BORROWER REQUESTED CANCELLATION OF PMI: Under the Homeowners Protection Act of 1998, if your loan closed on or after July 29, 1999 as a single-family primary residence, you have the right to request that PMI be cancelled on or after either of these dates: (1) the date the principal balance of your loan is first scheduled to reach 80% of the original value of the property or (2) the date the principal balance actually reaches 80% of the original value of the property. PMI will only be cancelled on these dates if (1) you submit a written request for cancellation; (2) you have a good payment history; and (3) we receive, if requested and at your expense, evidence that the value of the property has not declined below its original value and certification that there are no subordinate liens on the property. A “good payment history” means no payments 60 or more days past due within two years and no payments 30 or more days past due within one year of the cancellation date. “Original value” means the lesser of the contract sales price of the property or the appraised value of the property at the time the loan was closed.
If they hold me to the good payment history, sounds like it would have to be cancelled at 78% automatically.
AUTOMATIC TERMINATION OF PMI: Under the Homeowners Protection Act of 1998, if your loan closed on or after July 29, 1999 as a single-family primary residence and if you are current on your loan payments, PMI will automatically terminate on the date the principal balance of your loan is first scheduled to reach 78% of the original value of the property. If you are not current on your loan payments as of that date, PMI will automatically terminate when you thereafter become current on your payments. In any event, PMI will not be required on your mortgage loan beyond the date that is the midpoint of the amortization period for the loan if you are current on your payments on that date.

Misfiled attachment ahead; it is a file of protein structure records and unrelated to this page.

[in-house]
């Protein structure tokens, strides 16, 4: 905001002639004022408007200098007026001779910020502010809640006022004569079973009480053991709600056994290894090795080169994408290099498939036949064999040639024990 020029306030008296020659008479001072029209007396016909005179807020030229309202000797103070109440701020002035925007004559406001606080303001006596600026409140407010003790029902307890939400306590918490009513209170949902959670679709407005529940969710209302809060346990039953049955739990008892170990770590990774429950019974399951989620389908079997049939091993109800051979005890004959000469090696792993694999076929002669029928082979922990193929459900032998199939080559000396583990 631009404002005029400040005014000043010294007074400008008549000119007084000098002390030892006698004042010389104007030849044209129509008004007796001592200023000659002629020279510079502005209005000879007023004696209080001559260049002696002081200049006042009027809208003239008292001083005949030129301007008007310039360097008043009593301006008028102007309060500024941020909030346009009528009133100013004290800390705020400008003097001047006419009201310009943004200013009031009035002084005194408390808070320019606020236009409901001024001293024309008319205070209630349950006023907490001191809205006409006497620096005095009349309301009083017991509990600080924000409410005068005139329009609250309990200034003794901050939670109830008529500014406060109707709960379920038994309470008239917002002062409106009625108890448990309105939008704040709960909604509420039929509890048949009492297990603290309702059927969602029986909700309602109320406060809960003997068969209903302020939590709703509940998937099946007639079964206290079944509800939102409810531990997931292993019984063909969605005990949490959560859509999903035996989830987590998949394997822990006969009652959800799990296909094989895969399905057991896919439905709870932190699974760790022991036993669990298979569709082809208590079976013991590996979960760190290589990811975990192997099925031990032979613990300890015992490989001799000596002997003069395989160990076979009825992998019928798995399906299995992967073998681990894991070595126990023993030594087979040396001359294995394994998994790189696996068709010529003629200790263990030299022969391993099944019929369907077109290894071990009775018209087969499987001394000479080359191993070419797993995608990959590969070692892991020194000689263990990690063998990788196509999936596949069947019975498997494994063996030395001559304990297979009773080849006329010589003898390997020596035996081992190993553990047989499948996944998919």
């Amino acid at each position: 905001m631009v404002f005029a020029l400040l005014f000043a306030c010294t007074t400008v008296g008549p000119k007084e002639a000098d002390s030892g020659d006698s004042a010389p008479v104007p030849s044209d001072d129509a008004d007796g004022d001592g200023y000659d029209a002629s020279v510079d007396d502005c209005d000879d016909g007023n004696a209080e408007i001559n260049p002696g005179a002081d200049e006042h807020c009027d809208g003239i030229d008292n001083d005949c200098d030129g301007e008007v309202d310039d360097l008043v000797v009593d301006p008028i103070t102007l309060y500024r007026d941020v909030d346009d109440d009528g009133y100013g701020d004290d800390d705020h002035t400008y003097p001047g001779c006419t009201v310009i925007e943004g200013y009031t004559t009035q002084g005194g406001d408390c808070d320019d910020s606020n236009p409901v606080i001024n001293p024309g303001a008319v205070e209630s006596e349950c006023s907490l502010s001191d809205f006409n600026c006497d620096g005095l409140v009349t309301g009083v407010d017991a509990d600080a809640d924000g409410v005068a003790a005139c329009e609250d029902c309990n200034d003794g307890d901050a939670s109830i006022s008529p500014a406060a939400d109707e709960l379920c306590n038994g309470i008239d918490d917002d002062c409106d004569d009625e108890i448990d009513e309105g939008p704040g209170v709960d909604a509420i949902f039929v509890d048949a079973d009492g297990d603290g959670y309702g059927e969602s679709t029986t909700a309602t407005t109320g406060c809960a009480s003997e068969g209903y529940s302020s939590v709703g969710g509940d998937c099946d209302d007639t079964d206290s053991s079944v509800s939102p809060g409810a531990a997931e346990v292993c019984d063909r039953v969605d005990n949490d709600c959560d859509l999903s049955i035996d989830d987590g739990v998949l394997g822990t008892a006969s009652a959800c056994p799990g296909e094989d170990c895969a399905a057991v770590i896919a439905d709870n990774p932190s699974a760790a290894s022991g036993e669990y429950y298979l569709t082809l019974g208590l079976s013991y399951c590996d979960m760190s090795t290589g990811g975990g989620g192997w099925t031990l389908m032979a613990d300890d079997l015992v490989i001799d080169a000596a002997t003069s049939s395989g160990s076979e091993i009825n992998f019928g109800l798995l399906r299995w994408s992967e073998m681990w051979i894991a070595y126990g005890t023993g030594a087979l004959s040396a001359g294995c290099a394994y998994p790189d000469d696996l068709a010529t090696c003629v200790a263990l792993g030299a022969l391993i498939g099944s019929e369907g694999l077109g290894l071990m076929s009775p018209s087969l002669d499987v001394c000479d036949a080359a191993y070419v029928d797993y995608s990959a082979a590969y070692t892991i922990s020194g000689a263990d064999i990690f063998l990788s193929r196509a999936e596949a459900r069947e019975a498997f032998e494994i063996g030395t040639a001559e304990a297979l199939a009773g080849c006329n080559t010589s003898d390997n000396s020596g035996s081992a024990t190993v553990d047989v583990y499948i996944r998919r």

Mine is different from your situation, but I determined it was worth it to pay down the mortgage to the point where it eliminated the PMI. I paid $14,700 toward the principle and eliminated the PMI of around $110/month. Over the term of the mortgage the PMI amounted to $6,400, but the real win was eliminating over $21,000 in interest on the principle.
There is no such thing as a no-cost refi. Fees are wrapped into your loan and therefore you end up paying more interest later on and will take longer to pay down the principal. The advantage is that you don’t have to put up more money upfront.
You are splitting hairs here and no fees are being added to my loan. I am refinancing to a lower rate with the same outstanding principal as the previous loan with no money out of my pocket. I (and many other people here) consider that to be no-cost re-fi since it doesn’t cost me anything. Yes, my interest rate could have been slightly lower, 1/8 to 1/4 maybe, if I decided to pay out of my pocket for the refi, but it wouldn’t have made financial sense for me to pay fees to lower the rate that little bit at this time.
That’s not entirely correct – the fees are wrapped into the loan, but this doesn’t necessarily increase the interest rate. Mortgages are issued with interest rates rounded to the nearest 1/8th of a point, but the actual market rate is not rounded, and the difference between the two numbers has a cash value. The costs could be wrapped into this cash value, so it is possible to do a refi with $0 out-of-pocket or even negative cost (you get paid) without any increase in the interest rate.